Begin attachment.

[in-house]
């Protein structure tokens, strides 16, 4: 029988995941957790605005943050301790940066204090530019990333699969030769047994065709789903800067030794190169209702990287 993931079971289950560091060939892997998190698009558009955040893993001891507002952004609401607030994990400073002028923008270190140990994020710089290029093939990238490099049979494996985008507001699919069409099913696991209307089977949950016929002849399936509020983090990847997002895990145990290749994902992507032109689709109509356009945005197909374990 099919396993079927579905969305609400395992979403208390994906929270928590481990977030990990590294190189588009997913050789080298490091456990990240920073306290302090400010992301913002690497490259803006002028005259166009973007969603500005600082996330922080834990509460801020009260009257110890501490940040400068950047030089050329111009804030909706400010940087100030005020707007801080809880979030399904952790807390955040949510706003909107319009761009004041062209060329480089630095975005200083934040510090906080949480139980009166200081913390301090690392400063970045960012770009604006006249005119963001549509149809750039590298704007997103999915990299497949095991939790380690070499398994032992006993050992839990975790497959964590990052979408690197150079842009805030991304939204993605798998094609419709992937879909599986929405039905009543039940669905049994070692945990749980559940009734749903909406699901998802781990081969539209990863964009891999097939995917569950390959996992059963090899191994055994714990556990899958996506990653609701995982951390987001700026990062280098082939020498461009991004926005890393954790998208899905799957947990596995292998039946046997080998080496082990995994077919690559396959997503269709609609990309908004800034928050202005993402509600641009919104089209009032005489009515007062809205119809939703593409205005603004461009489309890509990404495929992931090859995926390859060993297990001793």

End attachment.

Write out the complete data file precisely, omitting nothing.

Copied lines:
[in-house]
């Protein structure tokens, strides 16, 4: 029988995941957790605005943050301790940066204090530019990333699969030769047994065709789903800067030794190169209702990287 993931079971289950560091060939892997998190698009558009955040893993001891507002952004609401607030994990400073002028923008270190140990994020710089290029093939990238490099049979494996985008507001699919069409099913696991209307089977949950016929002849399936509020983090990847997002895990145990290749994902992507032109689709109509356009945005197909374990 099919396993079927579905969305609400395992979403208390994906929270928590481990977030990990590294190189588009997913050789080298490091456990990240920073306290302090400010992301913002690497490259803006002028005259166009973007969603500005600082996330922080834990509460801020009260009257110890501490940040400068950047030089050329111009804030909706400010940087100030005020707007801080809880979030399904952790807390955040949510706003909107319009761009004041062209060329480089630095975005200083934040510090906080949480139980009166200081913390301090690392400063970045960012770009604006006249005119963001549509149809750039590298704007997103999915990299497949095991939790380690070499398994032992006993050992839990975790497959964590990052979408690197150079842009805030991304939204993605798998094609419709992937879909599986929405039905009543039940669905049994070692945990749980559940009734749903909406699901998802781990081969539209990863964009891999097939995917569950390959996992059963090899191994055994714990556990899958996506990653609701995982951390987001700026990062280098082939020498461009991004926005890393954790998208899905799957947990596995292998039946046997080998080496082990995994077919690559396959997503269709609609990309908004800034928050202005993402509600641009919104089209009032005489009515007062809205119809939703593409205005603004461009489309890509990404495929992931090859995926390859060993297990001793």